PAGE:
You go on to say Declan, that the significant people whose example and witness led you to this day were your family, your teachers, your neighbours and your friends.  These people are here today.  You yourselves know who you are.

And what you are describing, Declan, is the community of faith out of which your call from God emerged and within which it could be discerned.  Clearly this community of faith in Oranmore feels affirmed by your ordination: the sense of celebration and joy is palpable here today and rightly so.

As a priest, the witness of your life will be everything.  The rituals you perform, the clothes you will wear have their significance, but what people will see above all is the life you live, the way you relate.  And as a priest, your work will be the work of building community, community after the heart of God who is love, as revealed by Jesus Christ.  That is the community of faith that is the church.  That community always stands in need of being built and re-built (as our family homes do, and indeed our families themselves), for the community is made up of people, all of us, priests and people, imperfect and unfinished by definition – and we sin. [Isn’t that why the owner therefore in today’s Gospel cautions his over-eager servants or ministers against their plans for  purification now.]  The harvest is rich as Jesus said, and in need of labourers.  You have responded to Jesus’ appeal.  The heart of the God who is Holy Trinity longs for his children to love one another, and that’s what building the community that in his church is all about.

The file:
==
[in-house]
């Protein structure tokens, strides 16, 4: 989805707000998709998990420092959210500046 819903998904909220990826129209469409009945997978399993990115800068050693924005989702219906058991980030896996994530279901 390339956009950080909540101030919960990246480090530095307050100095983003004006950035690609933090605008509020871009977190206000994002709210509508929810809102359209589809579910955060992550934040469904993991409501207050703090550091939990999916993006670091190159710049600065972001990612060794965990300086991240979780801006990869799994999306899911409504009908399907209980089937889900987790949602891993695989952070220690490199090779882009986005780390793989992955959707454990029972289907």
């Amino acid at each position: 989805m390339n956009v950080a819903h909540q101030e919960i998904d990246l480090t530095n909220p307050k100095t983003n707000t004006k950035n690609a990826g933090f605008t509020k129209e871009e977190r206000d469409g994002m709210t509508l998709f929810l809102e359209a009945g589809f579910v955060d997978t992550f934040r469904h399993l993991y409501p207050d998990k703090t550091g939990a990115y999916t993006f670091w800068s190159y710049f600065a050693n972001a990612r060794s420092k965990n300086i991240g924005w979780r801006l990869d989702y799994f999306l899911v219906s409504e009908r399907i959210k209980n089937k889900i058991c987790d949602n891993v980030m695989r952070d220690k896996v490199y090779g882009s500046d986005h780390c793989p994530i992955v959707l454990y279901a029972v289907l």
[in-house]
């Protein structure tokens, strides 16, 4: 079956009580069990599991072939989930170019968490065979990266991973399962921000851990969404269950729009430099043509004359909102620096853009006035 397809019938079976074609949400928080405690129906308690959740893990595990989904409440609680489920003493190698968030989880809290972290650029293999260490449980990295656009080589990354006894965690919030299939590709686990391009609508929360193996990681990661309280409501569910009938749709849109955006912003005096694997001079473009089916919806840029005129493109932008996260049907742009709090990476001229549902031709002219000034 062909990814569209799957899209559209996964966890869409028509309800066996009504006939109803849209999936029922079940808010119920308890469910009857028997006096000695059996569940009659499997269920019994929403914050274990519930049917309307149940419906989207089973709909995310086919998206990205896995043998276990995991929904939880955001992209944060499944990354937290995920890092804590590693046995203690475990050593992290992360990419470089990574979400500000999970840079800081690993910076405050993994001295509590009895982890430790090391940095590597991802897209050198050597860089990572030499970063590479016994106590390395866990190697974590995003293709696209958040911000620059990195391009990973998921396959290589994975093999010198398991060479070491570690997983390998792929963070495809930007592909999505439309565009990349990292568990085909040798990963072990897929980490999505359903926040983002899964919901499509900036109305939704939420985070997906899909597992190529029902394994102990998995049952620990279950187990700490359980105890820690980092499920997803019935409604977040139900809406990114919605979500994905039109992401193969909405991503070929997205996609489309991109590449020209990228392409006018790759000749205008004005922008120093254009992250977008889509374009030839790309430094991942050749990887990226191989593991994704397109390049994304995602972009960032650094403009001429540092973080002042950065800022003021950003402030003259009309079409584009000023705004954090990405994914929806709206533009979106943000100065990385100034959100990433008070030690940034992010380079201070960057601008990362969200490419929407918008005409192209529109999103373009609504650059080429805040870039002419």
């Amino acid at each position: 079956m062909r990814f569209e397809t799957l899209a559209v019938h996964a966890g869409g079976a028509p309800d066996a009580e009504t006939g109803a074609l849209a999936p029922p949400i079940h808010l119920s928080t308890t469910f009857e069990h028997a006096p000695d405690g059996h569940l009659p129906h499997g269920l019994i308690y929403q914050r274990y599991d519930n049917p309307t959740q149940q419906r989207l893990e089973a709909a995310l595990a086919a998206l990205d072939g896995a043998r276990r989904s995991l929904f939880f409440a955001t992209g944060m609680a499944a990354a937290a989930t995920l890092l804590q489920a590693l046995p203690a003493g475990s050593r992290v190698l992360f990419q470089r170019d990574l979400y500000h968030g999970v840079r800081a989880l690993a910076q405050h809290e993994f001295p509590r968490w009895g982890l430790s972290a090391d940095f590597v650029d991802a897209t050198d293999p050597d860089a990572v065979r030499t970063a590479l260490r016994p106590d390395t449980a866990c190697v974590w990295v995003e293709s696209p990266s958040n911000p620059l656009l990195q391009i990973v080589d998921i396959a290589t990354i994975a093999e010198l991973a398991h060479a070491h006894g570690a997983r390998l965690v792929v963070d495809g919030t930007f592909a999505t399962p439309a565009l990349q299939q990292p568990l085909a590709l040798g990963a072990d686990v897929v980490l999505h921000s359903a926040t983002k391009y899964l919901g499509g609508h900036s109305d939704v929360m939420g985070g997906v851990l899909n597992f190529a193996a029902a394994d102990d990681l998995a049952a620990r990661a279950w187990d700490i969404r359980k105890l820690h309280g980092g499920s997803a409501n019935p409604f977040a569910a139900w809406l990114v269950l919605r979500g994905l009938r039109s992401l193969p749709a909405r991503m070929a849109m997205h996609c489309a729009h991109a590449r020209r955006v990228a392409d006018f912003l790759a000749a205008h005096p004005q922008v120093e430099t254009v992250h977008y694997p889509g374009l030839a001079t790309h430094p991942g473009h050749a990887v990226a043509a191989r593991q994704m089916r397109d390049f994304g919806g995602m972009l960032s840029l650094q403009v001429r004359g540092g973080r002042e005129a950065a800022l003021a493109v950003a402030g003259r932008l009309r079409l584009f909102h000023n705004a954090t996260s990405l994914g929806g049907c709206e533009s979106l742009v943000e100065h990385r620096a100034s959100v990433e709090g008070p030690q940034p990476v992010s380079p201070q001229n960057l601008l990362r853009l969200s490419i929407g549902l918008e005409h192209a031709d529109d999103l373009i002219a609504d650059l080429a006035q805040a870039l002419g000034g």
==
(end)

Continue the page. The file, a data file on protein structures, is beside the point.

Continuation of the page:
Pope Paul went on to say ‘It is ..primarily by her conduct and life that the church will evangelize (bring the Good News to) the world, in other words by her living witness to the Lord Jesus, the living witness of poverty and detachment, of freedom in face of the powers of this world…’ 

The implements that will do the building of the community of Jesus Christ are poverty and detachment, and freedom in face of the powers of the world.  These are the implements of the priestly trade.  These were Jesus’ implements, the tools of his trade, for which at the age of thirty he laid aside the tools of his training in the carpenter’s shed at Nazareth.

You too have laid aside the trade in which you were trained, to follow Jesus as a priest, with and for the people of God in the Diocese of Galway.  Your priesthood and shepherding will be enhanced by your first training, just as the experience of being wood-worker was never lost on Jesus.  On behalf of the diocese I thank you, and thank God for inspiring you, for the quiet persistence with which he planted that good seed of your vocation and gathered you into a community in which you could hear his call.

Talking of poverty and detachment, Pope Francis, speaking to priests, religious and seminarians in Havana in September of 2015, told them ‘to love poverty like a mother’.  That’s not the message the world gives, nor any of us want to hear maybe.  And then, when you think a mother gives life and unconditional love.  Isn’t the Pope saying that it is out of our poverty and detachment that we become life-givers?